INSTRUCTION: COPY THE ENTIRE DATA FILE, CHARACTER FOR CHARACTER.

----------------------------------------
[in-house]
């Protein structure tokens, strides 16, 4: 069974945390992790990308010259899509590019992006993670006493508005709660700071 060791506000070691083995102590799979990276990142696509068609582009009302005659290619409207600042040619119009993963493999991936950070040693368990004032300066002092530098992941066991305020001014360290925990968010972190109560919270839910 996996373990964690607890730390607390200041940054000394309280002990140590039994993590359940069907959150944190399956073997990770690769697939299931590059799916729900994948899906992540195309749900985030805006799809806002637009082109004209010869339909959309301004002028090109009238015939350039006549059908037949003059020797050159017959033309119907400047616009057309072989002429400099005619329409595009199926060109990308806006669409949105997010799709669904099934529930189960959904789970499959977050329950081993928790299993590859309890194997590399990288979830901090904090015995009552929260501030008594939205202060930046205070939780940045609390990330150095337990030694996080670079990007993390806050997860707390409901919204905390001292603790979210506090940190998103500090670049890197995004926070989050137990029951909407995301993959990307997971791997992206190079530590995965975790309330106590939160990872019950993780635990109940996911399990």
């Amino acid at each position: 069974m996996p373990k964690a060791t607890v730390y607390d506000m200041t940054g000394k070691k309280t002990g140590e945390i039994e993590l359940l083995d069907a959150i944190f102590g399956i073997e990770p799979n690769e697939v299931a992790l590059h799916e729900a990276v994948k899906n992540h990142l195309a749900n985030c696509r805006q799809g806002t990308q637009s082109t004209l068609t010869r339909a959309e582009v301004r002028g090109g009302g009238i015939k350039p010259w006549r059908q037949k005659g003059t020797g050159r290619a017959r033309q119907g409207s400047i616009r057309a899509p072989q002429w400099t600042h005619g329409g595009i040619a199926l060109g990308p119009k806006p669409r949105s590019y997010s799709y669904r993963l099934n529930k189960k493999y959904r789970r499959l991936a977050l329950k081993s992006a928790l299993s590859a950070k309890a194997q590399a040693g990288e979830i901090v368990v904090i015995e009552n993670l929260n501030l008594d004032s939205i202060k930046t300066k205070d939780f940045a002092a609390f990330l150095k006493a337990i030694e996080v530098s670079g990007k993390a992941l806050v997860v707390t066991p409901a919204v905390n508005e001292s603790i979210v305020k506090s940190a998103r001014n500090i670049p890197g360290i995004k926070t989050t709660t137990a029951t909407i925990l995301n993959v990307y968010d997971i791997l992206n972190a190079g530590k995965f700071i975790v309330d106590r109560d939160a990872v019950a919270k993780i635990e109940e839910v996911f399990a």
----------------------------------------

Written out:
[in-house]
């Protein structure tokens, strides 16, 4: 069974945390992790990308010259899509590019992006993670006493508005709660700071 060791506000070691083995102590799979990276990142696509068609582009009302005659290619409207600042040619119009993963493999991936950070040693368990004032300066002092530098992941066991305020001014360290925990968010972190109560919270839910 996996373990964690607890730390607390200041940054000394309280002990140590039994993590359940069907959150944190399956073997990770690769697939299931590059799916729900994948899906992540195309749900985030805006799809806002637009082109004209010869339909959309301004002028090109009238015939350039006549059908037949003059020797050159017959033309119907400047616009057309072989002429400099005619329409595009199926060109990308806006669409949105997010799709669904099934529930189960959904789970499959977050329950081993928790299993590859309890194997590399990288979830901090904090015995009552929260501030008594939205202060930046205070939780940045609390990330150095337990030694996080670079990007993390806050997860707390409901919204905390001292603790979210506090940190998103500090670049890197995004926070989050137990029951909407995301993959990307997971791997992206190079530590995965975790309330106590939160990872019950993780635990109940996911399990």
């Amino acid at each position: 069974m996996p373990k964690a060791t607890v730390y607390d506000m200041t940054g000394k070691k309280t002990g140590e945390i039994e993590l359940l083995d069907a959150i944190f102590g399956i073997e990770p799979n690769e697939v299931a992790l590059h799916e729900a990276v994948k899906n992540h990142l195309a749900n985030c696509r805006q799809g806002t990308q637009s082109t004209l068609t010869r339909a959309e582009v301004r002028g090109g009302g009238i015939k350039p010259w006549r059908q037949k005659g003059t020797g050159r290619a017959r033309q119907g409207s400047i616009r057309a899509p072989q002429w400099t600042h005619g329409g595009i040619a199926l060109g990308p119009k806006p669409r949105s590019y997010s799709y669904r993963l099934n529930k189960k493999y959904r789970r499959l991936a977050l329950k081993s992006a928790l299993s590859a950070k309890a194997q590399a040693g990288e979830i901090v368990v904090i015995e009552n993670l929260n501030l008594d004032s939205i202060k930046t300066k205070d939780f940045a002092a609390f990330l150095k006493a337990i030694e996080v530098s670079g990007k993390a992941l806050v997860v707390t066991p409901a919204v905390n508005e001292s603790i979210v305020k506090s940190a998103r001014n500090i670049p890197g360290i995004k926070t989050t709660t137990a029951t909407i925990l995301n993959v990307y968010d997971i791997l992206n972190a190079g530590k995965f700071i975790v309330d106590r109560d939160a990872v019950a919270k993780i635990e109940e839910v996911f399990a």